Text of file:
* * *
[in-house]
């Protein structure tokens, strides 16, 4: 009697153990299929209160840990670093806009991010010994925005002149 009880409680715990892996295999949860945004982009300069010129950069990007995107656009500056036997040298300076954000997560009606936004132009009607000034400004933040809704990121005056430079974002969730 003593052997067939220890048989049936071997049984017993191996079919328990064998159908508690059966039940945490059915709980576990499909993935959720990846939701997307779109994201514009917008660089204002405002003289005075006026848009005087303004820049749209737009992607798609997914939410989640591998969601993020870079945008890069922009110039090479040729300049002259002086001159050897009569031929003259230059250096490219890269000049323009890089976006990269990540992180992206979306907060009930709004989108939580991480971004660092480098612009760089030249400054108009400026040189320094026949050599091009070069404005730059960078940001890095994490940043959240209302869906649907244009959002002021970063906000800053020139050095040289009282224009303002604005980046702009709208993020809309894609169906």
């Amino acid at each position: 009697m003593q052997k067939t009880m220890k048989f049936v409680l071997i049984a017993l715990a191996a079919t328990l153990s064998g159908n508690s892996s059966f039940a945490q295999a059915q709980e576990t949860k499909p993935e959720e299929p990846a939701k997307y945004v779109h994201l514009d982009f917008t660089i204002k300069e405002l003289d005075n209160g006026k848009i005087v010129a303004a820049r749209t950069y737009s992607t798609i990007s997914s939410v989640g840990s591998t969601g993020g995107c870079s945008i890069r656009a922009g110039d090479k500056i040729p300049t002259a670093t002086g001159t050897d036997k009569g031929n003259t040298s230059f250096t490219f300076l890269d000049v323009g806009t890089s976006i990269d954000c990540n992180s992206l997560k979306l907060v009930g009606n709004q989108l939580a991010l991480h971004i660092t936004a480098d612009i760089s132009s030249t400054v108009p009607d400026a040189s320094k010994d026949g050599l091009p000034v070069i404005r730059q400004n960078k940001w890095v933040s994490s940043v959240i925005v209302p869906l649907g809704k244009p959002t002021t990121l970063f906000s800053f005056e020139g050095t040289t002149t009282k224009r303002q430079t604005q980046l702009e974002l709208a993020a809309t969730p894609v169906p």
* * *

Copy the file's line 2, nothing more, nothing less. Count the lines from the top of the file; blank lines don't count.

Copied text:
């Protein structure tokens, strides 16, 4: 009697153990299929209160840990670093806009991010010994925005002149 009880409680715990892996295999949860945004982009300069010129950069990007995107656009500056036997040298300076954000997560009606936004132009009607000034400004933040809704990121005056430079974002969730 003593052997067939220890048989049936071997049984017993191996079919328990064998159908508690059966039940945490059915709980576990499909993935959720990846939701997307779109994201514009917008660089204002405002003289005075006026848009005087303004820049749209737009992607798609997914939410989640591998969601993020870079945008890069922009110039090479040729300049002259002086001159050897009569031929003259230059250096490219890269000049323009890089976006990269990540992180992206979306907060009930709004989108939580991480971004660092480098612009760089030249400054108009400026040189320094026949050599091009070069404005730059960078940001890095994490940043959240209302869906649907244009959002002021970063906000800053020139050095040289009282224009303002604005980046702009709208993020809309894609169906």